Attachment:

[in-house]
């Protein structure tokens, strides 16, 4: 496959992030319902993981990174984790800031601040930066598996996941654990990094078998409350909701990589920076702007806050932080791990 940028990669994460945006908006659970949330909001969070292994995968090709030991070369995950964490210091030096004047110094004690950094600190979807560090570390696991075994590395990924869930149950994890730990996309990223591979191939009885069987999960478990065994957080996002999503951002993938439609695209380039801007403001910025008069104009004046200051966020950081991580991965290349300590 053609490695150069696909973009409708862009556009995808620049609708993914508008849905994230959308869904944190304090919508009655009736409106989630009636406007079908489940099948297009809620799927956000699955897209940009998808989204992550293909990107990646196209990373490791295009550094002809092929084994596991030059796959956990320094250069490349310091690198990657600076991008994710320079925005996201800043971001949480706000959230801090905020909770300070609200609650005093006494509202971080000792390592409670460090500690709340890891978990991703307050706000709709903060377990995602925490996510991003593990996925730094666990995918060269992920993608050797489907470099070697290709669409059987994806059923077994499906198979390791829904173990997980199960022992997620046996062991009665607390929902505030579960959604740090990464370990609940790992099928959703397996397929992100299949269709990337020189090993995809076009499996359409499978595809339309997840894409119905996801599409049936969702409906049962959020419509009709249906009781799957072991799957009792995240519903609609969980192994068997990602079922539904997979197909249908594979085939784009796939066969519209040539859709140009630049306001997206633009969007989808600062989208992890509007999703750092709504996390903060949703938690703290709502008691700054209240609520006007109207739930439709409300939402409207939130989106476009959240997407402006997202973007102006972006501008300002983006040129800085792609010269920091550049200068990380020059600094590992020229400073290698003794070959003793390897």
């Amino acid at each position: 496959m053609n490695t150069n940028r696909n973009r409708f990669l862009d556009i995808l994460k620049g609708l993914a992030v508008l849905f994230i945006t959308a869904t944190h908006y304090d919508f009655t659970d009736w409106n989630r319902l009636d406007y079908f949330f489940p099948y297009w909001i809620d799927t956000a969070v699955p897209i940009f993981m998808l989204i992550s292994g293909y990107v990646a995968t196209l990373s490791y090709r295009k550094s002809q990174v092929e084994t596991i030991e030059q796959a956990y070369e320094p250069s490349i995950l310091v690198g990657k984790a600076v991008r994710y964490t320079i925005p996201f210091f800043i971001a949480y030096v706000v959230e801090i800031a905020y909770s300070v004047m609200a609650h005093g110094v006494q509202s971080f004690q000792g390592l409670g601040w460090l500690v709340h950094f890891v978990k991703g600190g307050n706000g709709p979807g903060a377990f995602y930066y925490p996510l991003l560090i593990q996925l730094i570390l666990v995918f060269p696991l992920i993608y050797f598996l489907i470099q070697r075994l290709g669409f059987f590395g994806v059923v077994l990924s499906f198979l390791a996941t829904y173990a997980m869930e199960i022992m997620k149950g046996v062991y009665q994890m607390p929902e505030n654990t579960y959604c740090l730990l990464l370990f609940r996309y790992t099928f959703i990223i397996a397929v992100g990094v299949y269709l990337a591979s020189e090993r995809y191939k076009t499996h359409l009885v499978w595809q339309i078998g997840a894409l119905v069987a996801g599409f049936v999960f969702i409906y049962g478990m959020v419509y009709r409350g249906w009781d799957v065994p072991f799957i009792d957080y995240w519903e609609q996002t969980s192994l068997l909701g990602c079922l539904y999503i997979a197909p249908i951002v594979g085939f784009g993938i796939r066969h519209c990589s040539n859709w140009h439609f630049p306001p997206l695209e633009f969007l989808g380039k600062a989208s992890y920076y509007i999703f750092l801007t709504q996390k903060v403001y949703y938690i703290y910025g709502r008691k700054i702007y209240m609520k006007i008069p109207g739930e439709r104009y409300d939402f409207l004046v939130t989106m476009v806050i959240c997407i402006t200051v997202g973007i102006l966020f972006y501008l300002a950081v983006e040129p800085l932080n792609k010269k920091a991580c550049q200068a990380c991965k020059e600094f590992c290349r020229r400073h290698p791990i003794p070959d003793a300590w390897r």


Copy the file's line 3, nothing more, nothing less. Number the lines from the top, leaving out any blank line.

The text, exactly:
């Amino acid at each position: 496959m053609n490695t150069n940028r696909n973009r409708f990669l862009d556009i995808l994460k620049g609708l993914a992030v508008l849905f994230i945006t959308a869904t944190h908006y304090d919508f009655t659970d009736w409106n989630r319902l009636d406007y079908f949330f489940p099948y297009w909001i809620d799927t956000a969070v699955p897209i940009f993981m998808l989204i992550s292994g293909y990107v990646a995968t196209l990373s490791y090709r295009k550094s002809q990174v092929e084994t596991i030991e030059q796959a956990y070369e320094p250069s490349i995950l310091v690198g990657k984790a600076v991008r994710y964490t320079i925005p996201f210091f800043i971001a949480y030096v706000v959230e801090i800031a905020y909770s300070v004047m609200a609650h005093g110094v006494q509202s971080f004690q000792g390592l409670g601040w460090l500690v709340h950094f890891v978990k991703g600190g307050n706000g709709p979807g903060a377990f995602y930066y925490p996510l991003l560090i593990q996925l730094i570390l666990v995918f060269p696991l992920i993608y050797f598996l489907i470099q070697r075994l290709g669409f059987f590395g994806v059923v077994l990924s499906f198979l390791a996941t829904y173990a997980m869930e199960i022992m997620k149950g046996v062991y009665q994890m607390p929902e505030n654990t579960y959604c740090l730990l990464l370990f609940r996309y790992t099928f959703i990223i397996a397929v992100g990094v299949y269709l990337a591979s020189e090993r995809y191939k076009t499996h359409l009885v499978w595809q339309i078998g997840a894409l119905v069987a996801g599409f049936v999960f969702i409906y049962g478990m959020v419509y009709r409350g249906w009781d799957v065994p072991f799957i009792d957080y995240w519903e609609q996002t969980s192994l068997l909701g990602c079922l539904y999503i997979a197909p249908i951002v594979g085939f784009g993938i796939r066969h519209c990589s040539n859709w140009h439609f630049p306001p997206l695209e633009f969007l989808g380039k600062a989208s992890y920076y509007i999703f750092l801007t709504q996390k903060v403001y949703y938690i703290y910025g709502r008691k700054i702007y209240m609520k006007i008069p109207g739930e439709r104009y409300d939402f409207l004046v939130t989106m476009v806050i959240c997407i402006t200051v997202g973007i102006l966020f972006y501008l300002a950081v983006e040129p800085l932080n792609k010269k920091a991580c550049q200068a990380c991965k020059e600094f590992c290349r020229r400073h290698p791990i003794p070959d003793a300590w390897r």